Tear Down this Wall: A Note for Pastors and Laity

Former U.S. President Ronald Reagan stood at the wall in Eastern Europe in June 1987. Following are excerpts from that historic speech:

Behind me stands a wall…a barrier that divides the entire continent of Europe. … armed guards and checkpoints… This scar of a wall …There is one sign that would advance dramatically the cause of freedom and peace. General Secretary Gorbachev, if you seek peace, if you seek prosperity… if you seek liberalization: Come here to this gate! Mr. Gorbachev, open this gate! Mr. Gorbachev, tear down this wall!

The 12-foot concrete wall extended for one hundred miles and stood as a stark symbol of the decades-old Cold War. Two years later, East Germans issued a decree for the wall to be opened. Families that had been separated for decades were finally reunited.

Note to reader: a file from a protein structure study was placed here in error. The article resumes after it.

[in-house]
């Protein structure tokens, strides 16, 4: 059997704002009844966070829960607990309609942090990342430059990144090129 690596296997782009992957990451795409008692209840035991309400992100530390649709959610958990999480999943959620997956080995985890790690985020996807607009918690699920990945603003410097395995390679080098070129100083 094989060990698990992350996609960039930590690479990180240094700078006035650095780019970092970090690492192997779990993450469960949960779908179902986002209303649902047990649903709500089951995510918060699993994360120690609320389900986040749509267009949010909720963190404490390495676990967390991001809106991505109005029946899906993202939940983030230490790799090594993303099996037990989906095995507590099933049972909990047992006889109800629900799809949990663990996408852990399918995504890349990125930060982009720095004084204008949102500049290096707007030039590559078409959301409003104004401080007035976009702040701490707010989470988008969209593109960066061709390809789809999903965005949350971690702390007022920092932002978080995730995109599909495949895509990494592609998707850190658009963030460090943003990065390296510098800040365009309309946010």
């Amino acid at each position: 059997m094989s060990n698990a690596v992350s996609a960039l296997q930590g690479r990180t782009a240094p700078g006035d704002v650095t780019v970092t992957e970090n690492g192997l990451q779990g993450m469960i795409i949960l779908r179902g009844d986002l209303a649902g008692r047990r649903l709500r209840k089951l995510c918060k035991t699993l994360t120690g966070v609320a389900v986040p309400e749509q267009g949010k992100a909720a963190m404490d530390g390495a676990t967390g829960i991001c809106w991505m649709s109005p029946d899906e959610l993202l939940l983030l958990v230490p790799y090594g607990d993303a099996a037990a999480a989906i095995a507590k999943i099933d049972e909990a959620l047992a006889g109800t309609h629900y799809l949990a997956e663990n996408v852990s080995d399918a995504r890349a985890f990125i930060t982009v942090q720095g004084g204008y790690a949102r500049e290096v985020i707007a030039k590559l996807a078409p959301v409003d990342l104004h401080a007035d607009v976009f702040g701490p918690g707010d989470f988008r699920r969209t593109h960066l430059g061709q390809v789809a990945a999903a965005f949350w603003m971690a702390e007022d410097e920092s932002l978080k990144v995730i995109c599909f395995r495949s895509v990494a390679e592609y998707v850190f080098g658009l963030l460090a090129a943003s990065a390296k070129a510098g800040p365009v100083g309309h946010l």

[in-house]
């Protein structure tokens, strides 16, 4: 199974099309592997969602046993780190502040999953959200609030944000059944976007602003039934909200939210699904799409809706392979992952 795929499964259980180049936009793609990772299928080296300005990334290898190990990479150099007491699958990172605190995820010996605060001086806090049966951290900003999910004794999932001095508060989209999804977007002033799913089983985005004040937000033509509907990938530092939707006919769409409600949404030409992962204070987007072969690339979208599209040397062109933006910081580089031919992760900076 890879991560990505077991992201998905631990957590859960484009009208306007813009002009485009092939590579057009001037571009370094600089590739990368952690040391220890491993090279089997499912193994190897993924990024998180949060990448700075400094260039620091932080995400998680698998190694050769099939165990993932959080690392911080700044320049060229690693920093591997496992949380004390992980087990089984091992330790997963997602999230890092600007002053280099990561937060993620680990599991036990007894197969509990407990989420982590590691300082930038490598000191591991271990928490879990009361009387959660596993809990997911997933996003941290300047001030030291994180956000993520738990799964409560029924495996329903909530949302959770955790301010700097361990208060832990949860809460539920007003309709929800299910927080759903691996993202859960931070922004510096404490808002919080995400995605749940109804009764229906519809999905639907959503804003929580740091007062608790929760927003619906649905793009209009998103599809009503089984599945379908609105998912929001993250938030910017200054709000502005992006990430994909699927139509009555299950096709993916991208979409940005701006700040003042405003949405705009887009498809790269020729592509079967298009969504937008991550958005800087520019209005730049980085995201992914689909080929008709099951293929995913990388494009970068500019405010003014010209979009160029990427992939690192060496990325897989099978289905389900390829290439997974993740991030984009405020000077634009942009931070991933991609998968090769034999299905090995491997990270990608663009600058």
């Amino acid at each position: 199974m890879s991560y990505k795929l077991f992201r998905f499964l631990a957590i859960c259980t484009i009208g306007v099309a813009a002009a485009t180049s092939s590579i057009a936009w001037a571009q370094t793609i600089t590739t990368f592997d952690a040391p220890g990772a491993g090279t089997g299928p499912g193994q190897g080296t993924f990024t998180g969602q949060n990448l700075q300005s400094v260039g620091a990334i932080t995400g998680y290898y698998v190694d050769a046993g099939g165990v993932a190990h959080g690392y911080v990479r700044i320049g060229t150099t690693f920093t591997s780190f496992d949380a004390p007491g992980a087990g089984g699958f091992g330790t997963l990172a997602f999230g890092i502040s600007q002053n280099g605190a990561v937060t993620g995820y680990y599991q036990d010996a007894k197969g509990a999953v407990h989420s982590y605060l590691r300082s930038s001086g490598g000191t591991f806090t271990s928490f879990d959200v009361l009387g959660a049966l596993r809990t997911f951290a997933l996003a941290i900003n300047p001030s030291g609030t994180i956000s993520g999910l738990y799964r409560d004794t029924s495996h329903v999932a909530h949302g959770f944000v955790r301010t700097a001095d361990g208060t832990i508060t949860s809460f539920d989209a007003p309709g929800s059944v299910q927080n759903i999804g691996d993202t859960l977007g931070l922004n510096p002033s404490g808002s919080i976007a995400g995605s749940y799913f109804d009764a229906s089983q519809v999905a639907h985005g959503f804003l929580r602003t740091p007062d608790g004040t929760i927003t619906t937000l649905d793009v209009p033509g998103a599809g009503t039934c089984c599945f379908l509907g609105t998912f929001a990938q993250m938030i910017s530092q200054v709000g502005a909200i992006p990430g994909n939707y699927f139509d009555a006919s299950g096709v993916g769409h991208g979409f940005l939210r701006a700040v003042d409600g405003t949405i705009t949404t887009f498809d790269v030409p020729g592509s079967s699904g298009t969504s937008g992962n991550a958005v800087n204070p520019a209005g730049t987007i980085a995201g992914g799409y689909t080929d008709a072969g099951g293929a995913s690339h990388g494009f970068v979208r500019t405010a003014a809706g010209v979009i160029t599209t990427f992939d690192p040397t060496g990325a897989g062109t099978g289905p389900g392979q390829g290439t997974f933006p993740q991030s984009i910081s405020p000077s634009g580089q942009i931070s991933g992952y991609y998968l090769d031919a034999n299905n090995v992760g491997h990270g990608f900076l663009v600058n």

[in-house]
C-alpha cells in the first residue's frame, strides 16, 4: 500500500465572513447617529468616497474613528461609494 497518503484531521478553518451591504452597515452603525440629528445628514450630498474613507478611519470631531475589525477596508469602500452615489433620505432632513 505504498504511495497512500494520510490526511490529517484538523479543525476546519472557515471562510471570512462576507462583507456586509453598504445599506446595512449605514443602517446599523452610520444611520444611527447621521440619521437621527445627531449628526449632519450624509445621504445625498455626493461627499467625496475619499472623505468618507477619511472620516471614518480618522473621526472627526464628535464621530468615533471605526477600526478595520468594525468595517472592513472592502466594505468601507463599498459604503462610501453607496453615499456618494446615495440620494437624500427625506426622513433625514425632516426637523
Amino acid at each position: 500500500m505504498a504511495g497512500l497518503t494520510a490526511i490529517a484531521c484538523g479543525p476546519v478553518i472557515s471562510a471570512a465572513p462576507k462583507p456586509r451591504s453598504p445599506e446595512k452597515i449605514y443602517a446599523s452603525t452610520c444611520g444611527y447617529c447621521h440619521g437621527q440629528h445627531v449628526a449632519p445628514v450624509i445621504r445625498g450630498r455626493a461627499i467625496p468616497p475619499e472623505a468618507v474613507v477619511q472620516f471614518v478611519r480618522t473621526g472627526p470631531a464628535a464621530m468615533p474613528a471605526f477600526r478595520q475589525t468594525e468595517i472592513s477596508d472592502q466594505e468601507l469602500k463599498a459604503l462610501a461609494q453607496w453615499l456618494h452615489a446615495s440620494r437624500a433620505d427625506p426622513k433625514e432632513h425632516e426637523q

When I attended Lausanne II in Manila in 1989, my friend, Lee Yih, delivered his memorable “Frogs and Lizards” speech. In it, he compared the ministry of the clergy to frogs, whose food comes to them. He continued by comparing the ministry of the laity to lizards, who go hunting in the nooks and crevices of their world to find their food. It grabbed the imaginations of the attendees, many of whom realized for the first time the significance of the differences between the two groups, and the importance of each.

I again thought of walls, and prayed that the wall of misperception and misunderstanding that existed between the “professional minister” and the “ordinary believer” would finally begin to come down.

This wall was erected within a few hundred years of Christ’s ascension, and still affects us today. Lausanne is about the “whole Church” presenting the whole gospel to the whole world, but the “whole Church” does not feel the primary responsibility to accomplish this. Although there has been progress made over the last twenty years, there is still much to be done. The workplace movement of the late 1990s and this present decade has caused the creation of hundreds of workplace organizations around the world.